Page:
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The goals of reoperation are definitive organ repair and complete fascial closure. The operation should be undertaken when the patient is completely resuscitated, with correction of hypothermia, acidosis, and coagulopathy. Early reoperation may be necessary if there is evidence of ongoing hemorrhage (more than 10 units of packed red blood cells in the early postoperative period), uncorrectable acidosis, or evolving abdominal compartment syndrome. 82

Persistent massive visceral edema may limit abdominal closure at reoperation, but successful fascial closure has been described in over 85% of cases. 9 Restoration of enteric continuity is essential at reoperation, and enteral access tube placement should be considered. While the safe use of transabdominal feeding tubes in an open abdomen has been described, this is not our preference. We have avoided transabdominal feeding tubes or colostomy in the patient whose abdomen cannot be closed because of our experience that any violation of the abdominal wall may complicate subsequent efforts at fascial closure or promote enteric fistulae. Creation of enteral stomas is limited to those cases in which there is no other reasonable option for restoration of continuity. We prefer to provide full nutritional support initially with total parenteral nutrition, and reserve enteral support until a nasoduodenal tube can be successfully placed in the completely resuscitated patient. Reapplication of a damage control dressing may be appropriate for 48 to 72 hours to allow for diuresis of edema fluid and subsequent repeat attempt at closure. If at this point the fascia cannot be closed but the skin can, a large ventral hernia is accepted with planned repair 9 to 12 months later. If skin and fascia cannot be closed, a staged abdominal wall reconstruction is performed, beginning with the tension-free application of an absorbable mesh fascial closure. Two to 3 weeks later there is sufficient granulation for application of a split-thickness skin graft. Over 6 to 12 months this skin graft separates from the underlying viscera and fascial closure can be accomplished, sometimes requiring local muscle flap rotation. 72,83

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Given the physiologic condition of the patient who requires the damage control approach, it is not surprising that the rate of complications and mortality is high. 5,8,9,10,11,13,21,22,27,60–62,72,80,82,84–86 Morbidity includes wound infection (5–100%), intra-abdominal abscess (0–83%), dehiscence (9–25%), bile leak (8–33%), enterocutaneous fistula (2–25%), and abdominal compartment syndrome (2–25%). Multisystem organ failure is described in 20% to 33% of patients, contributing significantly to the mortality rate of 12% to 67%.

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In patients undergoing laparotomy for hepatic injury, approximately 30% of deaths have been ascribed to hemorrhage. 60 Techniques to control liver bleeding include direct ligation of bleeding vessels, hepatorrhaphy, cauterization, topical hemostatic agents, partial resection, and hepatic artery ligation. Catheter balloon tamponade 76,87 and angiographic embolization have also been described. 21,88,89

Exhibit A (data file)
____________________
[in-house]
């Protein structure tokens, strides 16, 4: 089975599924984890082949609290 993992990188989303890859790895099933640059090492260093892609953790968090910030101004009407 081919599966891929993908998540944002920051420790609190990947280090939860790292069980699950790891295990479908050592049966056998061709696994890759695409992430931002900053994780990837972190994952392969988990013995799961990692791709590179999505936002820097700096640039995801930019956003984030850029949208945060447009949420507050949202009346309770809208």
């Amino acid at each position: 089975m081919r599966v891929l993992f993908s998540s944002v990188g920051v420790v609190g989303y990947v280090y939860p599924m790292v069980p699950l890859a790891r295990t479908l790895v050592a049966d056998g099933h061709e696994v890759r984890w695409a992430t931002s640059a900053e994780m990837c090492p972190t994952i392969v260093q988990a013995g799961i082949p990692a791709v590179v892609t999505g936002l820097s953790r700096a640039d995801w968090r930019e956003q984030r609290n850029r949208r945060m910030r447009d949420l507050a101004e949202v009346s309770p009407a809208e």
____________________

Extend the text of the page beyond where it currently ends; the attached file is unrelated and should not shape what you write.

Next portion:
Abdominal packing or tamponade is an adjunctive procedure to control refractory hemorrhage. The need for this approach has been reported in 4% to 5% of liver injuries. 61,90 To be successful, the packs must provide optimal hemostatic pressure and stop hemorrhage; large, uncontrolled intrahepatic arteries that are bleeding are not amenable to control by tamponade.

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The spleen is commonly injured in abdominal trauma and may present as a source of life-threatening exsanguination. The patient in extremis with splenic injury requires immediate splenectomy, and attempts at splenorrhaphy are ill-advised, unnecessary, and inappropriate. 19 Occasionally, the splenic fossa needs temporary packing to allow tamponade of small vessels until coagulopathy is reversed. Later, at reoperation, the packs are removed, and drains are placed at the surgeon’s discretion.

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Duodenum and Pancreas

Penetrating injuries to the duodenum and pancreas are often associated with major vascular injury in the patient in extremis. Immediate mortality is related to hemorrhage. The duodenum should be mobilized using the Kocher maneuver and areas of injury oversewn. The area should then be widely drained and packed. Definitive repair is undertaken at relaparotomy, and may include pyloric exclusion, tube duodenostomy, or other, more extensive procedures. 19,91

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Urologic Injuries

Severe renal injury in the exsanguinating patient is best dealt with by rapid nephrectomy if a contralateral normal kidney is palpable. A stable retroperitoneal hematoma in the face of other severe injuries should be packed rather than explored, to avoid more bleeding and certain nephrectomy. An expanding hematoma, however, suggests ongoing hemorrhage from an uncontrolled retroperitoneal vessel, and mandates exploration for direct control. In some cases, postoperative renal artery embolization for hemorrhage (ongoing or delayed presentation) may be more appropriate and safer than operative intervention. 92 Ureteral injuries are amenable to delayed reconstruction in the unstable patient both because ureteral bleeding is minimal and because temporary control of urinary extravasation can be accomplished. Temporary urinary diversion with externalized ureteral stents can be easily accomplished. 92,93

Bladder injury in the unstable patient can also be temporarily managed with catheter drainage using a transurethral or suprapubic catheter. Definitive bladder repair can be accomplished at subsequent operation. 92

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Pelvic and Extremity Fractures